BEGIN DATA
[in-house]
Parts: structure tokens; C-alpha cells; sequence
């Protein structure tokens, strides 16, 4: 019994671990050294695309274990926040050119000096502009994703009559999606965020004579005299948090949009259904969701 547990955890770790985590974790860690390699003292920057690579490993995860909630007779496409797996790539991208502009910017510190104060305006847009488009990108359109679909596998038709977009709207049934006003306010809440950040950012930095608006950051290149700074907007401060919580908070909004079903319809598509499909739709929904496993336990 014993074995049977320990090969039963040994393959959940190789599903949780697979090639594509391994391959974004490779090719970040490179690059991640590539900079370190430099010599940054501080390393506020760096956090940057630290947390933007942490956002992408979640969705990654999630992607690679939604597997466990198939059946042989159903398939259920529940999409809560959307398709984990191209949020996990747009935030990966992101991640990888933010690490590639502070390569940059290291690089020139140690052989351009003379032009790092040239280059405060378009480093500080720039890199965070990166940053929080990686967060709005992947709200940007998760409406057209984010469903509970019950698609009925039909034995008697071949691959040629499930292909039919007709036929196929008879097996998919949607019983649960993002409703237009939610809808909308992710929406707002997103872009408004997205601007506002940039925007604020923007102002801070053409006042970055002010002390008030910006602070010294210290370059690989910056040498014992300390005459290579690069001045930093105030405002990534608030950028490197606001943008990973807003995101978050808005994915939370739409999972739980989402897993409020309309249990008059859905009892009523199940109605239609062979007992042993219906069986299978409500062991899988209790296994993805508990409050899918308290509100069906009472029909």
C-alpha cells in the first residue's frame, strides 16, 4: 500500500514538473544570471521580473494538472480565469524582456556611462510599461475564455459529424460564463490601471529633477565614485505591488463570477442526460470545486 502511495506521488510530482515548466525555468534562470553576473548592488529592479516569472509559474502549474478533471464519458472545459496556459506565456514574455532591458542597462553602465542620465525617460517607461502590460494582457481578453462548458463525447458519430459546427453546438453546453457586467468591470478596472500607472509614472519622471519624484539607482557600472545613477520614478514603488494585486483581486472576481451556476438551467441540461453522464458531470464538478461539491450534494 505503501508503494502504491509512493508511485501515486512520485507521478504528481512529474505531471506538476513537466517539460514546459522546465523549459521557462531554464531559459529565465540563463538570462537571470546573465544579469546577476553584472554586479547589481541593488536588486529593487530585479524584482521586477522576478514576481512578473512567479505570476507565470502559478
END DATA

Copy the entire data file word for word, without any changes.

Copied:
[in-house]
Parts: structure tokens; C-alpha cells; sequence
């Protein structure tokens, strides 16, 4: 019994671990050294695309274990926040050119000096502009994703009559999606965020004579005299948090949009259904969701 547990955890770790985590974790860690390699003292920057690579490993995860909630007779496409797996790539991208502009910017510190104060305006847009488009990108359109679909596998038709977009709207049934006003306010809440950040950012930095608006950051290149700074907007401060919580908070909004079903319809598509499909739709929904496993336990 014993074995049977320990090969039963040994393959959940190789599903949780697979090639594509391994391959974004490779090719970040490179690059991640590539900079370190430099010599940054501080390393506020760096956090940057630290947390933007942490956002992408979640969705990654999630992607690679939604597997466990198939059946042989159903398939259920529940999409809560959307398709984990191209949020996990747009935030990966992101991640990888933010690490590639502070390569940059290291690089020139140690052989351009003379032009790092040239280059405060378009480093500080720039890199965070990166940053929080990686967060709005992947709200940007998760409406057209984010469903509970019950698609009925039909034995008697071949691959040629499930292909039919007709036929196929008879097996998919949607019983649960993002409703237009939610809808909308992710929406707002997103872009408004997205601007506002940039925007604020923007102002801070053409006042970055002010002390008030910006602070010294210290370059690989910056040498014992300390005459290579690069001045930093105030405002990534608030950028490197606001943008990973807003995101978050808005994915939370739409999972739980989402897993409020309309249990008059859905009892009523199940109605239609062979007992042993219906069986299978409500062991899988209790296994993805508990409050899918308290509100069906009472029909």
C-alpha cells in the first residue's frame, strides 16, 4: 500500500514538473544570471521580473494538472480565469524582456556611462510599461475564455459529424460564463490601471529633477565614485505591488463570477442526460470545486 502511495506521488510530482515548466525555468534562470553576473548592488529592479516569472509559474502549474478533471464519458472545459496556459506565456514574455532591458542597462553602465542620465525617460517607461502590460494582457481578453462548458463525447458519430459546427453546438453546453457586467468591470478596472500607472509614472519622471519624484539607482557600472545613477520614478514603488494585486483581486472576481451556476438551467441540461453522464458531470464538478461539491450534494 505503501508503494502504491509512493508511485501515486512520485507521478504528481512529474505531471506538476513537466517539460514546459522546465523549459521557462531554464531559459529565465540563463538570462537571470546573465544579469546577476553584472554586479547589481541593488536588486529593487530585479524584482521586477522576478514576481512578473512567479505570476507565470502559478